Bangladeshi blogger death: Police suspect Islamist militant group behind murder
The police in Bangladesh said on Tuesday they suspect a domestic Islamist militant group of being behind the brutal murder of a secular activist in Dhaka, days after a branch of Al-Qaeda claimed responsibility.
Dhaka: Bangladeshi police said on Tuesday they suspect a domestic Islamist militant group of being behind the brutal murder of a secular activist in Dhaka, days after a branch of Al-Qaeda claimed responsibility.
Nazimuddin Samad, a law student who criticised Islamism in Facebook posts, was killed last week near his university in the capital by attackers carrying machetes, the latest in a string of deadly assaults on secular activists.
Ansar al-Islam, a Bangladesh branch of Al-Qaeda in the Indian Subcontinent (AQIS), said on Friday it was behind the 26-year-old's murder, according to the US monitoring group SITE.
But Dhaka Metropolitan Police officers said they believe it was the work of Ansarullah Bangla Team (ABT), a homegrown militant outfit that has been blamed in similar cases.
"We suspect Ansarullah Bangla Team has carried out the murder," Maruf Hossain Sorder, a spokesman for the force, told AFP.
"There were some similarities between the latest murder and the previous killings of bloggers," he added.
Bangladesh authorities have consistently denied that international Islamist networks such as Al-Qaeda or the Islamic State group are active in the country.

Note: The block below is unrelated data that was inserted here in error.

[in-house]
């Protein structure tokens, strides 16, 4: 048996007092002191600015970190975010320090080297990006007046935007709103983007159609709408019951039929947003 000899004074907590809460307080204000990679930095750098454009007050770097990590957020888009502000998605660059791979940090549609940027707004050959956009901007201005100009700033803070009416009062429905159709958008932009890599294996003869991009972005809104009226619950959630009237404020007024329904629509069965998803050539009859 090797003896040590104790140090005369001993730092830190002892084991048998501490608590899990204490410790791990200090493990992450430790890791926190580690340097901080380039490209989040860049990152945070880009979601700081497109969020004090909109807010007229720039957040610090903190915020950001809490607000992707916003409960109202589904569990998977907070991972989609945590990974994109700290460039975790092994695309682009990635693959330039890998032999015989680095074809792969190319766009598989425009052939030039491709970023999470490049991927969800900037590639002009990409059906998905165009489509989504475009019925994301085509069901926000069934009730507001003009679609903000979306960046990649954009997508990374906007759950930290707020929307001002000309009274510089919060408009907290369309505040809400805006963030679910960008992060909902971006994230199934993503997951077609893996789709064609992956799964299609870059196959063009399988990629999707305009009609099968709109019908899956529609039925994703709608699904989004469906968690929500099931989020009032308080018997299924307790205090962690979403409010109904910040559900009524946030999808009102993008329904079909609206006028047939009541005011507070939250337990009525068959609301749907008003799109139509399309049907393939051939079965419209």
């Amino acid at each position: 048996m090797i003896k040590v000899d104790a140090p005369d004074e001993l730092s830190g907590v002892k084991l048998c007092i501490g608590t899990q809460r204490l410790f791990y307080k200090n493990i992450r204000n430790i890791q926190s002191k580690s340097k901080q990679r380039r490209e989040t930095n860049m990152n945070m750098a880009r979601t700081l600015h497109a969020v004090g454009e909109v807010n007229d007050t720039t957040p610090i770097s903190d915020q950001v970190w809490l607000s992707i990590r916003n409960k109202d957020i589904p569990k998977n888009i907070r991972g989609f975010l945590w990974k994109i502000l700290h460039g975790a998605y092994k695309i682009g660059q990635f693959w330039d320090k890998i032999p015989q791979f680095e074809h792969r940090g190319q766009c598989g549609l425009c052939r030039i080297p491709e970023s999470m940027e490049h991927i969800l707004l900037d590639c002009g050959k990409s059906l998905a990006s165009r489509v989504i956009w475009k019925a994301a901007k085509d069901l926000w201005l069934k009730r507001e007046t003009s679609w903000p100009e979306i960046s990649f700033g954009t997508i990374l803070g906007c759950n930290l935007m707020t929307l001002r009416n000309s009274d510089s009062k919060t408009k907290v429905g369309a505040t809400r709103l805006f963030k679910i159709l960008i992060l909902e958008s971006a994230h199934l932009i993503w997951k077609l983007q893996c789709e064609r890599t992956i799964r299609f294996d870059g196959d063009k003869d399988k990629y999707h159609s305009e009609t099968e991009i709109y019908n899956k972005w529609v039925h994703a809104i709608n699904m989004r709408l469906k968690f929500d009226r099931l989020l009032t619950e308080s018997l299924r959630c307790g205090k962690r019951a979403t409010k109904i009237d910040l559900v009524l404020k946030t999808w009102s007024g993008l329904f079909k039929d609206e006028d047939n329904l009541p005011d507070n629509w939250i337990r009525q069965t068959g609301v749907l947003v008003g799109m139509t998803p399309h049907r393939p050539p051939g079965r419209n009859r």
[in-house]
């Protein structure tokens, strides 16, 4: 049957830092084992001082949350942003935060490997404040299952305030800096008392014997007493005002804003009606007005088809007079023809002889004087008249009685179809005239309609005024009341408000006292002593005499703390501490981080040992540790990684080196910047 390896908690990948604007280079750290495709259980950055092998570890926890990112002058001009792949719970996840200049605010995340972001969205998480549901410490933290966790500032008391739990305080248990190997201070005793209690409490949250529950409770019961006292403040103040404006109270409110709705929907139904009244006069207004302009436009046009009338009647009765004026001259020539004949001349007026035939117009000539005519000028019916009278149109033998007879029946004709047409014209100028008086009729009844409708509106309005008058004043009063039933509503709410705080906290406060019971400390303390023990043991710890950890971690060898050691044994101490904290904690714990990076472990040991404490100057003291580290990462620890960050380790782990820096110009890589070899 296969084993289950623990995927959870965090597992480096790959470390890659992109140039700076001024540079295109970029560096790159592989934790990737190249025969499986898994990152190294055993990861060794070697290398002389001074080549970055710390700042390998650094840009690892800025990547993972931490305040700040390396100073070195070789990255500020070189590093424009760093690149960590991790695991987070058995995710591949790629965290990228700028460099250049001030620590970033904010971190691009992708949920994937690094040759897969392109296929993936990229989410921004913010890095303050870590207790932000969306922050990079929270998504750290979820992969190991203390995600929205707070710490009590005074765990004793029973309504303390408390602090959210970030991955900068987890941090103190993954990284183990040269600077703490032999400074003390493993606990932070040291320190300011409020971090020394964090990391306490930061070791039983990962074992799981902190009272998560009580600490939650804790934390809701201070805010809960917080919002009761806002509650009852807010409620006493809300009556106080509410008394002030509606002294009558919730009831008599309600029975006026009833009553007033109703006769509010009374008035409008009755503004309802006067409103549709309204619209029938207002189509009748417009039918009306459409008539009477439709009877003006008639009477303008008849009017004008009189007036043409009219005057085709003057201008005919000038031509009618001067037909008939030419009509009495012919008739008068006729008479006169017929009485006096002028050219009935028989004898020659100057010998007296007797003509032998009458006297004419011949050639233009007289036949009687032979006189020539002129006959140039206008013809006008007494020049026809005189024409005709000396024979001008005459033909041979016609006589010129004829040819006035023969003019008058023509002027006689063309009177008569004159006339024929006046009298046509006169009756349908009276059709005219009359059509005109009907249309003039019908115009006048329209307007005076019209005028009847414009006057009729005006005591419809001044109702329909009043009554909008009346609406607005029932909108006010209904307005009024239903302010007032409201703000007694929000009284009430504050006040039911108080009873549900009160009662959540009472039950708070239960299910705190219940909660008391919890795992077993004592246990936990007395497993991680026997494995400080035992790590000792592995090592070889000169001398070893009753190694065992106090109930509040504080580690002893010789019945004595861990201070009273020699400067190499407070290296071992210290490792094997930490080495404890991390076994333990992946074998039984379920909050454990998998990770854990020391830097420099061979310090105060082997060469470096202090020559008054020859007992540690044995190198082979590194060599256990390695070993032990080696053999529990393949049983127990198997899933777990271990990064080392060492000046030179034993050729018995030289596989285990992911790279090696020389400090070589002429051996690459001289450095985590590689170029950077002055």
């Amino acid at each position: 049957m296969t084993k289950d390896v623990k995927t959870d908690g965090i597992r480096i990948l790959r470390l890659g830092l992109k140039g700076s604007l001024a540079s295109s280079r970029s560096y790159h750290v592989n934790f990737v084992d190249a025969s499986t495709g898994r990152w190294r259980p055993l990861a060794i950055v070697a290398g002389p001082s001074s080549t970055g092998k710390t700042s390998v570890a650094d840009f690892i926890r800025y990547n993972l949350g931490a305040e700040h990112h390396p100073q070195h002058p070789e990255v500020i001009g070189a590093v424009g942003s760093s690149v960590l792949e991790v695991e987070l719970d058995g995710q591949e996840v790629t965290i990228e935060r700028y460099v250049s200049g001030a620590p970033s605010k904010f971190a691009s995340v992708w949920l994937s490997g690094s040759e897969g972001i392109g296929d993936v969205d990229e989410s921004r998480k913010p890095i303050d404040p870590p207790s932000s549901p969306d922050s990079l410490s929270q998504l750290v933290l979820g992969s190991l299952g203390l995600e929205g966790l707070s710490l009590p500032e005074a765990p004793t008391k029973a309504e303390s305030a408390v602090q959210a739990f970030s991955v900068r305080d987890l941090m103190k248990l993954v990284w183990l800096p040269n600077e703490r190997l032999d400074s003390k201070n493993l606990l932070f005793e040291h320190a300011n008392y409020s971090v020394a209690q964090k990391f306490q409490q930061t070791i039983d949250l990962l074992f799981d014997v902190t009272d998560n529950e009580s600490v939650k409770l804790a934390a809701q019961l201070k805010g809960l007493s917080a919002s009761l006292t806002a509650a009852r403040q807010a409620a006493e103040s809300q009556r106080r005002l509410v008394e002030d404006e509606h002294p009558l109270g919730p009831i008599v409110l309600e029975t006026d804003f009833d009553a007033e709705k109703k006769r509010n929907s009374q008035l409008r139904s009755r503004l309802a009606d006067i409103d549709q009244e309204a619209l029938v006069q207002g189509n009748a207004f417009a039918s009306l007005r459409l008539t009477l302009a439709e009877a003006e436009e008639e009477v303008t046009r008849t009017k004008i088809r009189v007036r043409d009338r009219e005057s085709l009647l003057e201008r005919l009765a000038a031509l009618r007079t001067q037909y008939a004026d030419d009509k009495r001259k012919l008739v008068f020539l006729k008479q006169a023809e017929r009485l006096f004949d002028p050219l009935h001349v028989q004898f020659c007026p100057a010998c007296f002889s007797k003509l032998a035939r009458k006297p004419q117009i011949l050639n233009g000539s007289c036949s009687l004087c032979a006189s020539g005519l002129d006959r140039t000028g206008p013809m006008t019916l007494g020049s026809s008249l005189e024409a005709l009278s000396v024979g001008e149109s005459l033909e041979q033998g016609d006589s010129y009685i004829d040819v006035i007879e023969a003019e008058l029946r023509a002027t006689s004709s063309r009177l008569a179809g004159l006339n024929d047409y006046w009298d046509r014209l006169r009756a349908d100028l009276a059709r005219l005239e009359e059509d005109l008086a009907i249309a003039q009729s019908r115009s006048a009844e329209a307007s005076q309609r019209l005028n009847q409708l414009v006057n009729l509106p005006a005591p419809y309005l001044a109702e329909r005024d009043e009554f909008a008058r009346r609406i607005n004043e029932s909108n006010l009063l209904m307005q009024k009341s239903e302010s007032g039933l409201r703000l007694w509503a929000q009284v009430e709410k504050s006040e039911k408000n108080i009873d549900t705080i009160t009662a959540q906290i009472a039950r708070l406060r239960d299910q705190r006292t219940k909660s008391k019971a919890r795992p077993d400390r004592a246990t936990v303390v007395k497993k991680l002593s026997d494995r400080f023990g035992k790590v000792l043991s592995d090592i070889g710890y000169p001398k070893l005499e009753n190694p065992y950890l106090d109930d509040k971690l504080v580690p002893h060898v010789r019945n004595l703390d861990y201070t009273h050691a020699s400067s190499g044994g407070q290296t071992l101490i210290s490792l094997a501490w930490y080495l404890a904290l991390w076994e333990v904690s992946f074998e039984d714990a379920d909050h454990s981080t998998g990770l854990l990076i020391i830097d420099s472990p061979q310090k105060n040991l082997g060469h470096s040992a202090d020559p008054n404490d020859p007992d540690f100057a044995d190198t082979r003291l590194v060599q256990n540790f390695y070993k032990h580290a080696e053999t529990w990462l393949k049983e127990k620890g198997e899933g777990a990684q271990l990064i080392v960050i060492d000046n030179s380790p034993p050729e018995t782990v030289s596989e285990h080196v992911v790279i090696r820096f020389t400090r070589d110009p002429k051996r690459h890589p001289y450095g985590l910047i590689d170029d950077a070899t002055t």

"Al-Qaeda or IS (Islamic State) do not exist in Bangladesh," Sorder said.
Samad was the seventh secular activist -- the sixth in the past 15 months -- to have been murdered by suspected Islamist militants over their writings.
Police have previously arrested several suspected members of ABT in connection with at least three of these murders.
Eight ABT members, including a top cleric said to have founded the group, were convicted late last year for the murder of atheist blogger Ahmed Rajib Haider in February 2013.
The murders have sparked outrage at home and abroad, with international groups demanding that the secular government protect freedom of speech in the Muslim-majority country.
Hundreds of secular activists last week held a days-long protest in Dhaka and Samad's home-town of Sylhet to demand action over his death.
AQIS previously claimed responsibility for the murder of an American atheist blogger who was hacked to death on the streets of Dhaka in February 2015.
Ali Kalora, head of the East Indonesia Mujahideen (MIT), was shot dead Saturday in Sulawesi island's jungle along with another member identified as Jaka Ramadhan.
It wasn't immediately clear whether Taliban officials were among the dead and wounded. At least 20 people have been wounded
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